Dreams are a classic way to give prescient visions. You can give a single character a recurring dream of some future event or a location they have not yet visited, or have the entire party share the same dream of doom. Dreams are often vague or mutable—specific details may change from night to night while the main idea remains the same. They are also often rife with subconscious symbolism, which can be played up to great effect. It is important to avoid overusing dream sequences that the players believe to be reality, however, as it may lead to the players feeling cheated or frustrated by the “it was all a dream” trick.
Signs and Portents can be extremely useful in dreams, visions, or even as events experienced by the players. In my own campaign, the players brought down a magnificent stag while hunting for food, only to discover it to be infested with writhing maggots when they went to prepare it for dinner. Later on they discovered that a nearby kingdom, whose king used a stag as his personal device, had become overrun with a deadly plague. The meaning was not initially clear, but it was obvious even at the time that something supernatural was at work, and the payoff when they discovered the plague was excellent.
No matter how you involve prophecy in your campaign, it’s important to remember that your player characters are the driving force of your campaign. Always give them room to change the future through their actions, and remember that heroes write their own destinies.
Nice. We started out my game with a grand prophecy, but I also left ways in there for the players to break it. Now one of the party isn’t mentioned in the prophecy, and he’s decided that means its because he’s stronger than it. Lots of ways to deliver prophecy in game without using it like a gun to the noggin’
A couple of suggestions which you didn’t mention is the idea of conflicting prophecies or forked prophecies. Both of these have been used in fantasy novels to good effect and would be suitable for an RPG game.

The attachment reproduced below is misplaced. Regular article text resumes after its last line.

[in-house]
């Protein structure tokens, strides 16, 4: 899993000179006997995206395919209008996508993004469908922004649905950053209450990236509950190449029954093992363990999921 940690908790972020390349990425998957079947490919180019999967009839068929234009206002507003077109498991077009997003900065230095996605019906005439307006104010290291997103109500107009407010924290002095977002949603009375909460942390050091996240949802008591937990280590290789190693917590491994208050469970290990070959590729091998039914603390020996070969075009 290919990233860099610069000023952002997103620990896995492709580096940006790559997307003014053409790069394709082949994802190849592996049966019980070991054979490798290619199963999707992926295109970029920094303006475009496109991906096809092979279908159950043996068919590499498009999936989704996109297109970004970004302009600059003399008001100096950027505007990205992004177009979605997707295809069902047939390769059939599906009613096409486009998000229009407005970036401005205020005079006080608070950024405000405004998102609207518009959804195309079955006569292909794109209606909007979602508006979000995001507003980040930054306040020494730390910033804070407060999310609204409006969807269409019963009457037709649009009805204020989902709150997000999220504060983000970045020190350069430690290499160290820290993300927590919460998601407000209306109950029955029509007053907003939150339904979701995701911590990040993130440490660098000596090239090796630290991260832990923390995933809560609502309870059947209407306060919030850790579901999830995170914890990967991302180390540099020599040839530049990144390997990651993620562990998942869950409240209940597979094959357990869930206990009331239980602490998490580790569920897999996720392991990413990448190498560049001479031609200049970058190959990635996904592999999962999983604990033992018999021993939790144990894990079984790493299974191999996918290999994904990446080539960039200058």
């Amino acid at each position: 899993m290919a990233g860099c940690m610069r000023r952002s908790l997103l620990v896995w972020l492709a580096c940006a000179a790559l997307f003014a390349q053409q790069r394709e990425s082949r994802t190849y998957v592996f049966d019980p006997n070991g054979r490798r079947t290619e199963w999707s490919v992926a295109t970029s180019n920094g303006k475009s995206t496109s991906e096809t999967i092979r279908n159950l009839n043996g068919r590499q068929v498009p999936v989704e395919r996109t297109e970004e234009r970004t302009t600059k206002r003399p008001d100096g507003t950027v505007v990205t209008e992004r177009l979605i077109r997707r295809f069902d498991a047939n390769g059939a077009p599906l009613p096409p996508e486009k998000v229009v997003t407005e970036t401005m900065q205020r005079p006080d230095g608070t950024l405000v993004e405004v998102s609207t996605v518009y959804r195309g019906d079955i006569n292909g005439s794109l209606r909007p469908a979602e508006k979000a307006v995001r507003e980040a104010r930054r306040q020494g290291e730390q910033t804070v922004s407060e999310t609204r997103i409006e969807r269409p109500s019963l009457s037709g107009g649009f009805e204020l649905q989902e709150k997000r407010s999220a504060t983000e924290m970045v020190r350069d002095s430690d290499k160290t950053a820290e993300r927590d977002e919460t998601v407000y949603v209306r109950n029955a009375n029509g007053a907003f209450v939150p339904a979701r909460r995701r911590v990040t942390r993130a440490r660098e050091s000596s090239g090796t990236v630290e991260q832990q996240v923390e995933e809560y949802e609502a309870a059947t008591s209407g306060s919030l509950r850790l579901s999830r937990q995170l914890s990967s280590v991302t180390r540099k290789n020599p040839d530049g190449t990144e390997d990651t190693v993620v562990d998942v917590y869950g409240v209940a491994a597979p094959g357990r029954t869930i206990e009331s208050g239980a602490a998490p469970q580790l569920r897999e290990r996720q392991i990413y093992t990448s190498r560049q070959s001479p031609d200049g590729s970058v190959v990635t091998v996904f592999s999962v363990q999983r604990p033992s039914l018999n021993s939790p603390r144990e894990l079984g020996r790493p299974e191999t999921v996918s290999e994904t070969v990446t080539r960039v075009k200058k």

Conflicting prophecies would provide two opposing outcomes each tied to the same main players. The PCs can become the “tipping point” with their actions determining which of the two prophecies comes to pass. This leaves ultimate control in the hands of the PCs while still providing foreshadowing and the mysticism of prophecy. The use of multiple “precedent prophecies” (for lack of a better term) means there could be a series of prophecies which must come to pass, each having two opposing possibilities. Then the final prophecy may be related to how many of the prophecies on each side came to pass. This type of opposing prophecy system can be found in the Belgariad series.
Forked prophecies have a specific series of prophecies but at certain times a “forked” prophecy arrives where one of two prophecy paths is chosen and any of the prophecies which would have followed the other path become false. This would allow the GM to pick a pivotal moment where the PCs will have to make a decision, and identify several prophecies which arise from that event — however only half of them will be valid and which ones are valid depends entirely on what choice the PCs make. This type of prophecy system can be found in the Sword of Truth series.
Which actually brings up another point — false prophecy. If you decide to use prophecy in your game, it might be a good idea to introduce the idea of false prophecy when the concepts of prophecy are initially being examined. It would be best to use this rarely so as to give meaning to the prophecies you are introducing (unless you are using one of the two systems previously mentioned where there are rules for which prophecies are false). However, used sparingly, the idea of false prophecy can get you out of a jam if one of your prophecies goes horribly wrong!